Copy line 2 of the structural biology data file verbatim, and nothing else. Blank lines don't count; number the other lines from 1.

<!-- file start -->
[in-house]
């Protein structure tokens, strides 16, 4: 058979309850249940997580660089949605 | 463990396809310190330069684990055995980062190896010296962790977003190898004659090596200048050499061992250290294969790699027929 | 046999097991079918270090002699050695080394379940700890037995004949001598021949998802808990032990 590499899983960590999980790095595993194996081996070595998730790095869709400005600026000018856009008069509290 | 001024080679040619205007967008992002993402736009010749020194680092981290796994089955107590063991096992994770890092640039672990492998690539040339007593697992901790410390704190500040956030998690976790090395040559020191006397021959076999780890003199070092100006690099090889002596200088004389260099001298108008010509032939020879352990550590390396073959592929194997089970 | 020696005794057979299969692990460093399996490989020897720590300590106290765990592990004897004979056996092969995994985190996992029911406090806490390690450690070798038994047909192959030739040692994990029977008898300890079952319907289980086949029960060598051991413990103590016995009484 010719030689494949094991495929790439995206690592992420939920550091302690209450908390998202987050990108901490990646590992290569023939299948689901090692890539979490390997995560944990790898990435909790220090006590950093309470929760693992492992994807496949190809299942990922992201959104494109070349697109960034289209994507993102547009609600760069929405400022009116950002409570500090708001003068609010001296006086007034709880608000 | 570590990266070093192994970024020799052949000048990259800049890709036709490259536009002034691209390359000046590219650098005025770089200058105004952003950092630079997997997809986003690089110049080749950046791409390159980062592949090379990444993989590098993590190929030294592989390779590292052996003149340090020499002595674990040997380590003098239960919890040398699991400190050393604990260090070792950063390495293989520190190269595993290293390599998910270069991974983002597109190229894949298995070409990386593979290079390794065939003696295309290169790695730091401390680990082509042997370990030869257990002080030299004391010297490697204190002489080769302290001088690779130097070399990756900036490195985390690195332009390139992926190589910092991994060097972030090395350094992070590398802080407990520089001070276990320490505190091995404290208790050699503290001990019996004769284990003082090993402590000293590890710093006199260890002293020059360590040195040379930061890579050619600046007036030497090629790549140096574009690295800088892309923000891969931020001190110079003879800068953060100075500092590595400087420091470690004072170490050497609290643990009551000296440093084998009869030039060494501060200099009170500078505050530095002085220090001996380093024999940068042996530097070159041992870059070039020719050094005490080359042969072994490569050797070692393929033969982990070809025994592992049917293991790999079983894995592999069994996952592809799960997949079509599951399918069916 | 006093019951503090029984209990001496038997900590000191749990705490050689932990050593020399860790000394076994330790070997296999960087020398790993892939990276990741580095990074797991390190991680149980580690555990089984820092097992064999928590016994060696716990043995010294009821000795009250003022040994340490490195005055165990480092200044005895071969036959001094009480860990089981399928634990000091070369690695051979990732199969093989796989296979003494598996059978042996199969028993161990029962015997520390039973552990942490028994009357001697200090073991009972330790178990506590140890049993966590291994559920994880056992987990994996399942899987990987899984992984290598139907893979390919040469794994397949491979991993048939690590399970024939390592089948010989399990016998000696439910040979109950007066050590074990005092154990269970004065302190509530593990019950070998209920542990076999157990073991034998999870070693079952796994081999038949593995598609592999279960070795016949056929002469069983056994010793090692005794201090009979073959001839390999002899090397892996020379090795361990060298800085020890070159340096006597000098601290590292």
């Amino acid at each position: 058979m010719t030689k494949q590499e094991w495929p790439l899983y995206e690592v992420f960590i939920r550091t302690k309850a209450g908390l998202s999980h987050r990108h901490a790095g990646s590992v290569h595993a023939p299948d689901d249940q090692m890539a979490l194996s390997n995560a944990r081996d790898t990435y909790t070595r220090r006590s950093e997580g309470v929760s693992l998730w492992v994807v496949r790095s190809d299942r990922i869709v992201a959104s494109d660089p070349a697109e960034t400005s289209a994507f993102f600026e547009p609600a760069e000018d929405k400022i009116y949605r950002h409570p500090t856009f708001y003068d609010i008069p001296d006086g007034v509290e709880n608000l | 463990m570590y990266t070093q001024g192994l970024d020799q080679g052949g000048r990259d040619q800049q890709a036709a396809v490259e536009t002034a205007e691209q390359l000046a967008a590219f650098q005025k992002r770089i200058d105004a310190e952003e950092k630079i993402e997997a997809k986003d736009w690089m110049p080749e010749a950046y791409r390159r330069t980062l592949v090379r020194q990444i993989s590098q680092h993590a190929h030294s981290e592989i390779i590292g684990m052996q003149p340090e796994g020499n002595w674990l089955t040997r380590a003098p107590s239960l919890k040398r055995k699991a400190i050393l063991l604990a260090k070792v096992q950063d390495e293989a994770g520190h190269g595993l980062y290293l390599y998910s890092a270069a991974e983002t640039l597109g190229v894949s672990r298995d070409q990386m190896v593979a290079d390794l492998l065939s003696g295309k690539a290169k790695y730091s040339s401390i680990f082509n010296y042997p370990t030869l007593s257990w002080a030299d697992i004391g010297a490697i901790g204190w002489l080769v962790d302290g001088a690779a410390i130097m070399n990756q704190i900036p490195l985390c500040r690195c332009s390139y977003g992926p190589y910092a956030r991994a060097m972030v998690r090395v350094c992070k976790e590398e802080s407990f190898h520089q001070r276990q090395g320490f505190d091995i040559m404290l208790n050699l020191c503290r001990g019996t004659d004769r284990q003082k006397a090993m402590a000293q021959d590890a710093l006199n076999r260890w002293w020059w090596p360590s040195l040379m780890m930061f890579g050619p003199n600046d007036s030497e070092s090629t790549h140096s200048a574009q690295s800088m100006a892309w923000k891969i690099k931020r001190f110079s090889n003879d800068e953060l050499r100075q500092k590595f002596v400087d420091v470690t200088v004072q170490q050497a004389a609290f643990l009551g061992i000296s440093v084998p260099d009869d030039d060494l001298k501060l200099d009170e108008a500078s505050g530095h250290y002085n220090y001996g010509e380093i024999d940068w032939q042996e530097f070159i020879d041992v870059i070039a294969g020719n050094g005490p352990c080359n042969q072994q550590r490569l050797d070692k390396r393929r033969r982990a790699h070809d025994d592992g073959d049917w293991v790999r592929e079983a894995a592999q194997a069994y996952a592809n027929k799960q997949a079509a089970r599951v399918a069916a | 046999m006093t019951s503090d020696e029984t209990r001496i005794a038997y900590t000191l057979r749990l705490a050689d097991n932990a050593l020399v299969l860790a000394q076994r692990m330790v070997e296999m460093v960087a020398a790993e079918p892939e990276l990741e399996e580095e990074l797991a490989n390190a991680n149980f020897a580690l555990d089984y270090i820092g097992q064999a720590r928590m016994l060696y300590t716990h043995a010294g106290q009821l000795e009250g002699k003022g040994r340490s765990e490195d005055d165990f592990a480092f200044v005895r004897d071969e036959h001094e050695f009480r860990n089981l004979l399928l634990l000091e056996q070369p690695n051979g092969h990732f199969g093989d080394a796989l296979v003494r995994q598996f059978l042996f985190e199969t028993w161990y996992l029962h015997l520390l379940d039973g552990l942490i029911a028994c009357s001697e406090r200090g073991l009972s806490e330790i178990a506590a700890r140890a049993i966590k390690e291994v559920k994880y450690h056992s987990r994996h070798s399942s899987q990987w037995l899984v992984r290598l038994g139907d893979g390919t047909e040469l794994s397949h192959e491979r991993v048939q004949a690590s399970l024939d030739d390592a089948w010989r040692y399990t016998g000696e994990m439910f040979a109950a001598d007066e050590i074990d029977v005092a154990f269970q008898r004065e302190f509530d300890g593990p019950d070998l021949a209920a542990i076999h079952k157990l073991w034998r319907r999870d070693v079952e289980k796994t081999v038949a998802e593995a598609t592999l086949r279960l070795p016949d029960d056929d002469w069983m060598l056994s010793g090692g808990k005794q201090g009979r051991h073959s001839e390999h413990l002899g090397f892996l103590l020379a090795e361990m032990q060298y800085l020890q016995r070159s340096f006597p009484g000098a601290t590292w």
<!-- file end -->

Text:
């Protein structure tokens, strides 16, 4: 058979309850249940997580660089949605 | 463990396809310190330069684990055995980062190896010296962790977003190898004659090596200048050499061992250290294969790699027929 | 046999097991079918270090002699050695080394379940700890037995004949001598021949998802808990032990 590499899983960590999980790095595993194996081996070595998730790095869709400005600026000018856009008069509290 | 001024080679040619205007967008992002993402736009010749020194680092981290796994089955107590063991096992994770890092640039672990492998690539040339007593697992901790410390704190500040956030998690976790090395040559020191006397021959076999780890003199070092100006690099090889002596200088004389260099001298108008010509032939020879352990550590390396073959592929194997089970 | 020696005794057979299969692990460093399996490989020897720590300590106290765990592990004897004979056996092969995994985190996992029911406090806490390690450690070798038994047909192959030739040692994990029977008898300890079952319907289980086949029960060598051991413990103590016995009484 010719030689494949094991495929790439995206690592992420939920550091302690209450908390998202987050990108901490990646590992290569023939299948689901090692890539979490390997995560944990790898990435909790220090006590950093309470929760693992492992994807496949190809299942990922992201959104494109070349697109960034289209994507993102547009609600760069929405400022009116950002409570500090708001003068609010001296006086007034709880608000 | 570590990266070093192994970024020799052949000048990259800049890709036709490259536009002034691209390359000046590219650098005025770089200058105004952003950092630079997997997809986003690089110049080749950046791409390159980062592949090379990444993989590098993590190929030294592989390779590292052996003149340090020499002595674990040997380590003098239960919890040398699991400190050393604990260090070792950063390495293989520190190269595993290293390599998910270069991974983002597109190229894949298995070409990386593979290079390794065939003696295309290169790695730091401390680990082509042997370990030869257990002080030299004391010297490697204190002489080769302290001088690779130097070399990756900036490195985390690195332009390139992926190589910092991994060097972030090395350094992070590398802080407990520089001070276990320490505190091995404290208790050699503290001990019996004769284990003082090993402590000293590890710093006199260890002293020059360590040195040379930061890579050619600046007036030497090629790549140096574009690295800088892309923000891969931020001190110079003879800068953060100075500092590595400087420091470690004072170490050497609290643990009551000296440093084998009869030039060494501060200099009170500078505050530095002085220090001996380093024999940068042996530097070159041992870059070039020719050094005490080359042969072994490569050797070692393929033969982990070809025994592992049917293991790999079983894995592999069994996952592809799960997949079509599951399918069916 | 006093019951503090029984209990001496038997900590000191749990705490050689932990050593020399860790000394076994330790070997296999960087020398790993892939990276990741580095990074797991390190991680149980580690555990089984820092097992064999928590016994060696716990043995010294009821000795009250003022040994340490490195005055165990480092200044005895071969036959001094009480860990089981399928634990000091070369690695051979990732199969093989796989296979003494598996059978042996199969028993161990029962015997520390039973552990942490028994009357001697200090073991009972330790178990506590140890049993966590291994559920994880056992987990994996399942899987990987899984992984290598139907893979390919040469794994397949491979991993048939690590399970024939390592089948010989399990016998000696439910040979109950007066050590074990005092154990269970004065302190509530593990019950070998209920542990076999157990073991034998999870070693079952796994081999038949593995598609592999279960070795016949056929002469069983056994010793090692005794201090009979073959001839390999002899090397892996020379090795361990060298800085020890070159340096006597000098601290590292």